A method developed by Casalino in [52] defines an automated methodology for selecting the weld process parameters based on artificial intelligence. While there are many methods available to improve the reliability of traditional open-loop control schemes, these can only be used with a particular welding power source and a specific welding arrangement.

Lu et al. [43] developed a non-transferred plasma charge sensor-based vision system to measure the depth of the weld pool surface in orbital GTAW processes. The sensor measures the welding voltage when the welding current is off and calculates the arc distance by an inversely linear relation. An insulated gate bipolar transistor (IGBT) power module is utilized to temporarily switch off the main power supply. During this period, the large arc pressure associated with the main arc is not present, the depth of the weld pool surface decreases, and the sensor output increases, obtaining the arc measurement. An adaptive interval algorithm controls the depth of the weld pool surface, regulating the main-arc-on period. Four experiments were executed under different conditions and show a satisfactory response.

Smith et al. [34] use two independent PIs to control a pulsed TIG process in a horizontal position. Both controllers use the control error of the top face weld pool width as input. The independent outputs are the welding current and the wire feed speed. The active adjustment of the welding current and the wire feed speed allows compensating variations on the weld pool size. A camera and image processing algorithm measures the top face weld pool width. The controllers and image processing algorithms run concurrently on a PC. The controllers use CAN serial communication protocol to adjust the outputs in two distributed actuator nodes, based on a microcontroller system. A step-change in plate thickness was used to test the controller system. The experimental results produced welds with a more consistent profile when faced with variations in process conditions.

In [63], a three-dimensional vision system is used for obtaining the geometrical parameters of the weld joint. A closed-loop neuronal-network controller is developed to control the width and depth of the weld joint, by regulating the welding voltage, welding speed, and wire feed speed. The neuronal model has two hidden layers with six and four neurons, respectively, as shown in Figure 12. The experimental results, using the neural network learning data and the error range of width and depth, are within 3%.

Figure 12.

Neural network to determine welding parameters. Adapted from [63].

Fuzzy and PID controllers are employed in [65] to control the geometry stability in a GTAW process, by regulating the welding current (ΔI) and wire feed rate (v). A real-time image analysis algorithm was developed for seam tracking and seam gap measuring using passive vision. The control was applied in a teach and playback robotic welding system, which helps the robot track the seam with the gap variation. The quality of the products obtained reached the standard of first-order welding seam (QJ2698-95) in terms of dimensions and soundness, which was verified with an X-ray inspection. Figure 13 shows the block diagram.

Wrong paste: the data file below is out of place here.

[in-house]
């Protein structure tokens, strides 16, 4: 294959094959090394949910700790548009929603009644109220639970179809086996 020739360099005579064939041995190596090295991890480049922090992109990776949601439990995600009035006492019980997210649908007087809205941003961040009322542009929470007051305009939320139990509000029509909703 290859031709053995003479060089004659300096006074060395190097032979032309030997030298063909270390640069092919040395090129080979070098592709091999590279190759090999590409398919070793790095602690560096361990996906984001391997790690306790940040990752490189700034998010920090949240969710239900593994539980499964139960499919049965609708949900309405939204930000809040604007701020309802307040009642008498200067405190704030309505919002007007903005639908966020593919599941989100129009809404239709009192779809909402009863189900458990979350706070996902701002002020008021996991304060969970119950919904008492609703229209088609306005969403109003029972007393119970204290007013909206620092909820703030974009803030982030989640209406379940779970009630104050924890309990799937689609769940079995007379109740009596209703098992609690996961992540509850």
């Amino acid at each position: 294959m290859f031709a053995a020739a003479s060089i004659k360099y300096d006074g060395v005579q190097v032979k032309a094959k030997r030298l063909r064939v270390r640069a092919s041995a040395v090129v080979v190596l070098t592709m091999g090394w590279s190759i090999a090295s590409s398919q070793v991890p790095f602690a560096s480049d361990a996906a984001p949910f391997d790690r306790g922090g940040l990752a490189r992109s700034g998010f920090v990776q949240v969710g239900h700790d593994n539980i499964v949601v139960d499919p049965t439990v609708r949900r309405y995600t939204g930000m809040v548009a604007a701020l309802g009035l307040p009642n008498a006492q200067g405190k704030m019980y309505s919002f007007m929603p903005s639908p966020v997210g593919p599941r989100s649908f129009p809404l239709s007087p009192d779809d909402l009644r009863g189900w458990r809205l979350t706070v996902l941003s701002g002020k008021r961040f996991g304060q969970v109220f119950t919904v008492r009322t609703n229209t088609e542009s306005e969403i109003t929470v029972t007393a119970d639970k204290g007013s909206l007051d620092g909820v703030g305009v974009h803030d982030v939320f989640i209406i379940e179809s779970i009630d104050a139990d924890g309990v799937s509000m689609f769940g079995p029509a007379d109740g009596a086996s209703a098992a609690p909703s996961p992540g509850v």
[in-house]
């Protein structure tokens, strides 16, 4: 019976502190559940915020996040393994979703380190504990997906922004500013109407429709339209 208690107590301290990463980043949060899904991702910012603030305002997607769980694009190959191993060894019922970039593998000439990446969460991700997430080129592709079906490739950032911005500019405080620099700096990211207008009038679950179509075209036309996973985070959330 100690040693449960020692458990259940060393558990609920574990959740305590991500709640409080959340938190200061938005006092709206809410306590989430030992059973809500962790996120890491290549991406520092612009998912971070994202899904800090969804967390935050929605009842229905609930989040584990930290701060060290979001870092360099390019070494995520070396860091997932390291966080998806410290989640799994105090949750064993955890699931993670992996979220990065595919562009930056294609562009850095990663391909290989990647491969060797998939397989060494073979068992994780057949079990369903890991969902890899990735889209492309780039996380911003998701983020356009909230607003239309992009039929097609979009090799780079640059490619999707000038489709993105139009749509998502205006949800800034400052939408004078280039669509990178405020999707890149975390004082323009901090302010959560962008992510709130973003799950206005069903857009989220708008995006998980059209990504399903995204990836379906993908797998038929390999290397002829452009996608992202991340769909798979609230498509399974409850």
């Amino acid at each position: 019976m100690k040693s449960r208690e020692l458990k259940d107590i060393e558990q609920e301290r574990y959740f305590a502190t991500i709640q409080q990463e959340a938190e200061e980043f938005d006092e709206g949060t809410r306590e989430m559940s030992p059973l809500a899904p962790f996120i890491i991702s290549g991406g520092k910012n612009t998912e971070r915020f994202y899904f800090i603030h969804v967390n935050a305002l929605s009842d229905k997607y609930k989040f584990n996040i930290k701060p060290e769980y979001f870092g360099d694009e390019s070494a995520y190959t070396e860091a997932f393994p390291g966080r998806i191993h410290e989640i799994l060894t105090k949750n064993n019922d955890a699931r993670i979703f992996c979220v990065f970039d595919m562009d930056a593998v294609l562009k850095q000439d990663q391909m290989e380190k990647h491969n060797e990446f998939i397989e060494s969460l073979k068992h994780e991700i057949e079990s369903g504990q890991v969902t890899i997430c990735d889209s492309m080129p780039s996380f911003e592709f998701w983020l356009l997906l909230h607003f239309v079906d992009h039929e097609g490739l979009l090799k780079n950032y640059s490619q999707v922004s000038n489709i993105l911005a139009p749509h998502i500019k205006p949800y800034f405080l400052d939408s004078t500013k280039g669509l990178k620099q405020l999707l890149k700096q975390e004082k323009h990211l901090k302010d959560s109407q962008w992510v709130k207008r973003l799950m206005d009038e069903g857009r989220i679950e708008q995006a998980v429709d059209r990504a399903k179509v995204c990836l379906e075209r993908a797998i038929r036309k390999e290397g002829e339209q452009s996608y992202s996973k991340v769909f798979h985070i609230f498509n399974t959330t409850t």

Figure 13.

Block diagram of the geometry stability controller for GTAW process, developed in [65].

In [78] two SISO subsystems are developed to control a double-electrode GMAW process. The control structure is selected for convenient implementation and design. One system controls the welding current of the main torch by manipulating the wire feed speed. The other system controls the welding voltage of the bypass torch by manipulating the welding current. Two interval models have been obtained, based on experimental data from step-response experiments under different manufacturing conditions. These simple controllers show an acceptable behavior to control this relatively complex process.

Chen solved the full penetration detection, in orbital the GTAW process, with a vision system over the topside pool and a neural network model for estimating the backside weld bead width in [39]. The neural network has 17 neurons in the input layer, 40 in the hidden layer, and 1 in the output. An adaptive controller receives the backside weld bead width, estimated by the neural network, and regulates the peak current. A fuzzy controller received the gap state and controlled the wire feed speed. The experimental results, examined in X-ray, have shown a uniform backside of the weld bead.

An adaptive inverse control based on support vector machine-based fuzzy rules acquisition system is proposed by [64] for pulsed GTAW process. This method extracts the control rules automatically from the process data, using an adaptive learning algorithm and a support vector machine to adjust the fuzzy rules. The controlled variable is the backside weld width, and the manipulated variable is the peak current of the pulse. A double-side visual sensor system captures the topside and backside images of the weld pool simultaneously. The data for model identifying is obtained experimentally. The control is simulated and shows satisfactory results.